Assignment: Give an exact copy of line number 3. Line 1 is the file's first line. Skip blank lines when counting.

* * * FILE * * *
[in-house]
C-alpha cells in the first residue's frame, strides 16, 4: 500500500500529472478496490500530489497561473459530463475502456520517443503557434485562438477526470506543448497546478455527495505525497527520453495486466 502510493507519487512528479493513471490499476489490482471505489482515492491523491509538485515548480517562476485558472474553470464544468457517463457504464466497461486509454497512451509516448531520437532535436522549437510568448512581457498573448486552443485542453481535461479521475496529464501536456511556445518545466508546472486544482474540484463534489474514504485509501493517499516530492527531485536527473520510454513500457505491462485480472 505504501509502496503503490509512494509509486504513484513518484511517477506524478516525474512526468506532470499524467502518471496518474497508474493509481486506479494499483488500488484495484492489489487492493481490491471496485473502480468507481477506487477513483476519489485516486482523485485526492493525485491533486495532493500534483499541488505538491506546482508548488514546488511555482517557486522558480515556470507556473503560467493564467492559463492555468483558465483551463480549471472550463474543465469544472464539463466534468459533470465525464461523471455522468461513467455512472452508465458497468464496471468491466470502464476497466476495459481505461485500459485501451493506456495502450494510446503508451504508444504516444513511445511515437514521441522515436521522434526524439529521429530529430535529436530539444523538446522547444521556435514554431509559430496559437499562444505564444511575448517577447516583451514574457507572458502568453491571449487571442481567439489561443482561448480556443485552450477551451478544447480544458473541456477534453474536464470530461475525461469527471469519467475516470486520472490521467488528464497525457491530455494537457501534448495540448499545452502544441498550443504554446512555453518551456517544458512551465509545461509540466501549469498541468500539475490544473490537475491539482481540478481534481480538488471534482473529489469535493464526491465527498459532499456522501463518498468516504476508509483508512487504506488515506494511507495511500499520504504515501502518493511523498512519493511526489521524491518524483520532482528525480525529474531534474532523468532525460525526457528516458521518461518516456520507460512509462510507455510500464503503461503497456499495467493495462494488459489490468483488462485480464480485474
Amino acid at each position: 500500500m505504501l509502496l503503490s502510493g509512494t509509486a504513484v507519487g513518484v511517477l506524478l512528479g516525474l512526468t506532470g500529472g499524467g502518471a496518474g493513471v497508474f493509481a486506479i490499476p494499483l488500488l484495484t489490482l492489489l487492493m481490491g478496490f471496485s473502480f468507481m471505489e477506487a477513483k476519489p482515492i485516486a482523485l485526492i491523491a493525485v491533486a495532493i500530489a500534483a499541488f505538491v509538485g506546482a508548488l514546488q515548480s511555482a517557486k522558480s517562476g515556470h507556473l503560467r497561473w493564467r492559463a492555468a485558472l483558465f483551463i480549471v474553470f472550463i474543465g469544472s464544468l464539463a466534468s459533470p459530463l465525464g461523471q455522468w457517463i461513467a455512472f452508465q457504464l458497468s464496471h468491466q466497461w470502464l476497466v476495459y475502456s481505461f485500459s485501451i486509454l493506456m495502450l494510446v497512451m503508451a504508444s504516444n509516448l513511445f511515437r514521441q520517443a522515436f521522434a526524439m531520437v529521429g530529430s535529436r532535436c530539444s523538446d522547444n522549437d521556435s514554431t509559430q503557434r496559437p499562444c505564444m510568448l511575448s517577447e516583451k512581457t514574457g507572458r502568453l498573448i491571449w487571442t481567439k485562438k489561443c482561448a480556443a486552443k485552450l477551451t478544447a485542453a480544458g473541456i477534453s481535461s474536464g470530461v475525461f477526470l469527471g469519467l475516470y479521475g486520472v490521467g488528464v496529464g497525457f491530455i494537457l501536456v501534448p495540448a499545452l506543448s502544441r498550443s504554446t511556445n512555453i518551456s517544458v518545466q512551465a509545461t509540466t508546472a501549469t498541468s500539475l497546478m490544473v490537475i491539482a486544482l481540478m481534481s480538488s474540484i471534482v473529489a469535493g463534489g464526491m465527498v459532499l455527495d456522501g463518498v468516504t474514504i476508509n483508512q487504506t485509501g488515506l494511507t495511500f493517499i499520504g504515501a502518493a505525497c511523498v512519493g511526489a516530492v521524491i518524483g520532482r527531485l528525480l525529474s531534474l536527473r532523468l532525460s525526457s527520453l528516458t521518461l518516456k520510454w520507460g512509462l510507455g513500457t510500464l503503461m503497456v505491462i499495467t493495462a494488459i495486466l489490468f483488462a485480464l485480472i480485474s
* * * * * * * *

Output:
Amino acid at each position: 500500500m505504501l509502496l503503490s502510493g509512494t509509486a504513484v507519487g513518484v511517477l506524478l512528479g516525474l512526468t506532470g500529472g499524467g502518471a496518474g493513471v497508474f493509481a486506479i490499476p494499483l488500488l484495484t489490482l492489489l487492493m481490491g478496490f471496485s473502480f468507481m471505489e477506487a477513483k476519489p482515492i485516486a482523485l485526492i491523491a493525485v491533486a495532493i500530489a500534483a499541488f505538491v509538485g506546482a508548488l514546488q515548480s511555482a517557486k522558480s517562476g515556470h507556473l503560467r497561473w493564467r492559463a492555468a485558472l483558465f483551463i480549471v474553470f472550463i474543465g469544472s464544468l464539463a466534468s459533470p459530463l465525464g461523471q455522468w457517463i461513467a455512472f452508465q457504464l458497468s464496471h468491466q466497461w470502464l476497466v476495459y475502456s481505461f485500459s485501451i486509454l493506456m495502450l494510446v497512451m503508451a504508444s504516444n509516448l513511445f511515437r514521441q520517443a522515436f521522434a526524439m531520437v529521429g530529430s535529436r532535436c530539444s523538446d522547444n522549437d521556435s514554431t509559430q503557434r496559437p499562444c505564444m510568448l511575448s517577447e516583451k512581457t514574457g507572458r502568453l498573448i491571449w487571442t481567439k485562438k489561443c482561448a480556443a486552443k485552450l477551451t478544447a485542453a480544458g473541456i477534453s481535461s474536464g470530461v475525461f477526470l469527471g469519467l475516470y479521475g486520472v490521467g488528464v496529464g497525457f491530455i494537457l501536456v501534448p495540448a499545452l506543448s502544441r498550443s504554446t511556445n512555453i518551456s517544458v518545466q512551465a509545461t509540466t508546472a501549469t498541468s500539475l497546478m490544473v490537475i491539482a486544482l481540478m481534481s480538488s474540484i471534482v473529489a469535493g463534489g464526491m465527498v459532499l455527495d456522501g463518498v468516504t474514504i476508509n483508512q487504506t485509501g488515506l494511507t495511500f493517499i499520504g504515501a502518493a505525497c511523498v512519493g511526489a516530492v521524491i518524483g520532482r527531485l528525480l525529474s531534474l536527473r532523468l532525460s525526457s527520453l528516458t521518461l518516456k520510454w520507460g512509462l510507455g513500457t510500464l503503461m503497456v505491462i499495467t493495462a494488459i495486466l489490468f483488462a485480464l485480472i480485474s